Millersville Students Win Research Award at 2016 International Wildlife Society Meeting

On October 16-19, 2016, Millersville Biology students, Alex Sandercock and Kayli Thomas,  attended the 2016 Wildlife Society Meeting.  They both presented research posters on  quantifying threats to threatened and endangered species.  This was a joint research effort with fellow Biology student Delaney Costante and students from the College of William & Mary working with Dr. Mathias Leu.  Their research efforts made quite an impression, as they received the Best Undergraduate Poster Award at the meeting.  Funds for Millersville student travel were provided by the Hummelstown Shooting Association and Field and Stream Association as well as the Millersville University Noonan Grant.

Picture5 Picture6

 

 

Small Mammal Marking Study

Undergraduate Research Students Tyler Bridgehouse and Grace Nussbaum have been busy marking and monitoring small mammals since the beginning of the Fall 2016 semester.  They are comparing different brands of temporary animal hair dyes in comparison to permanent ear tags.  The use of these new dyes show promise for small mammal studies lasting many weeks, and these dyes have less of an impact on mammal health in comparison to ear tags.

SmallMammal

Environmental Biology Students at Field Day Training Event

On September 26th, 2016, six Millersville University Environmental Biology students (Rachel Malampy, Kira Klaassen, Maggie Wallner, Zoe Zentner, Brendon Miller and Anthony Kessler) joined Dr. Aaron Haines for a day of Workshop training Sessions at Penn State Du Bois.  This event was hosted by the Pennsylvania Chapter of the Wildlife Society with the purpose of offering professional development educational opportunities for natural resource biologists working in Pennsylvania, including State and Federal agencies, Private consulting groups and Academics.

Workshops were also open to students, of which, Millersville University students attended training workshops dealing with Mist-netting and Bird Banding, Non-lethal Methods in Wildlife Damage Control, Speed Training in Wetland Delineation, Raising and Tagging Monarch Butterflies, New Geospatial and Sensor Technologies for Quantifying Animal Behavior, Plant Identification for Biologists and an Introduction to Bat Sampling Technology.

This was the first time such an event has been hosted in the state.  The goal is that future field day professional development opportunities will continue to become available to students.  Funds for Millersville student travel to this event were provided by the Hummelstown Shooting Association and Field and Stream Association.

FieldDay

Conservation Biology Class Help with Master Naturalist Program

The Pennsylvania Master Naturalist program is a statewide partnership initiative that aims to connect people with their local ecosystems through intensive natural science training and local conservation service work.  It is designed to teach adult participants about the natural history and ecology of Pennsylvania’s diverse ecoregions.

As a service learning project, students from the Millersville Conservation Biology class helped set up a mammal workshop for the Pennsylvania Master Naturalist program.  Students set out small mammal traps and remote cameras to survey mammal species at the Climber’s Run Nature Preserve.  Below are some of the results from this effort.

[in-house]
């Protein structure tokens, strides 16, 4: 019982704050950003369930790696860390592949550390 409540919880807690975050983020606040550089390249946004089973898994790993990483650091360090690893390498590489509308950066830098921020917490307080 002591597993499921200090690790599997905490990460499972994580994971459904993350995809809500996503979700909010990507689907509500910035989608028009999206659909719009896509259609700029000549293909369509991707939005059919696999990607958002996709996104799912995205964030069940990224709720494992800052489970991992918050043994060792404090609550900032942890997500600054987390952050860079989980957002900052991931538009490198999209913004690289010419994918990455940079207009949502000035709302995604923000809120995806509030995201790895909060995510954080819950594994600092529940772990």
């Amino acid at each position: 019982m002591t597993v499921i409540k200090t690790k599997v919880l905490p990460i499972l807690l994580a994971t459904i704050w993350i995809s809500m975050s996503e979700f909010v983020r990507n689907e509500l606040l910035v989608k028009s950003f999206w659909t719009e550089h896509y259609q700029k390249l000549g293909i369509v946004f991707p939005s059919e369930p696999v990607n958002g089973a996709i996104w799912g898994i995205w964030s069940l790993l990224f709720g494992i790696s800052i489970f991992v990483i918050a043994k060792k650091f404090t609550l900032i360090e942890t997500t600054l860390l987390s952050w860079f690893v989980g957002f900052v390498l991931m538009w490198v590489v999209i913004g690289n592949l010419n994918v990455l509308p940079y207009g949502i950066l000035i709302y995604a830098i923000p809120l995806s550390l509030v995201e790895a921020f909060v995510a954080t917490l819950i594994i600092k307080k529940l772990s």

Species photographed at the Climber's Run Nature Preserve
Species photographed at the Climber’s Run Nature Preserve

Video From Remote Cameras

Below is video of footage from Remote Cameras set out at Wallops Island National Wildlife Refuge by the Millersville University Conservation Biology Class.  Cameras were set out to document species diversity on the refuge.

Marking Amphibians at Wallops Island National Wildlife Refuge

The Millersville University Conservation Biology Class is currently conducting a rapid biological assessment for the United States Fish & Wildlife Service at Wallops Island National Wildlife Refuge.  One of the field techniques we used was marking amphibians, mainly American and Fowler’s toads, with Visible Implant Elastomer (VIE) Tags.  Below is a video we made while in the field showing this marking process.  Marking these animals in the field will allow us to estimate their population size and density on the refuge.

Wildlife Internships at Millersville University

Millersville Environmental Biology Students Halie Parker and Anthony Kessler are currently conducting internships with the Pennsylvania Department of Conservation and Natural Resources and the Pennsylvania Game Commission.  Both students are doing very well.  Last week we were all involved in the elk calf capture.  This is done to make sure the elk calves are of healthy weight and do not exhibit any signs of disease or parasites.

Halie Parker, Myself and Anthony Kessler at the Elk Calf Capture.
Halie Parker, Myself and Anthony Kessler at the Elk Calf Capture.

Camera Trapping with The Mammalogy Class

During the last month, the Millersville Mammalogy Class has been conducting remote camera surveys and spotlighting surveys for white-tailed deer and reporting the results to the Cross Gates Golf Course.  Results suggest that there are deer in the area (a herd of 7 deer were spotted), but deer are not occurring at any high densities.  Below are pictures of the different types of animals photographed during the remote camera survey effort.  Species include groundhog, red fox, Northern raccoon, Virginia opossum, American mink, wood duck and Northern flicker .

Remote Camera Trapping Efforts
Remote Camera Trapping Efforts

 

Conservation Happenings at Millersville University

Skip to toolbar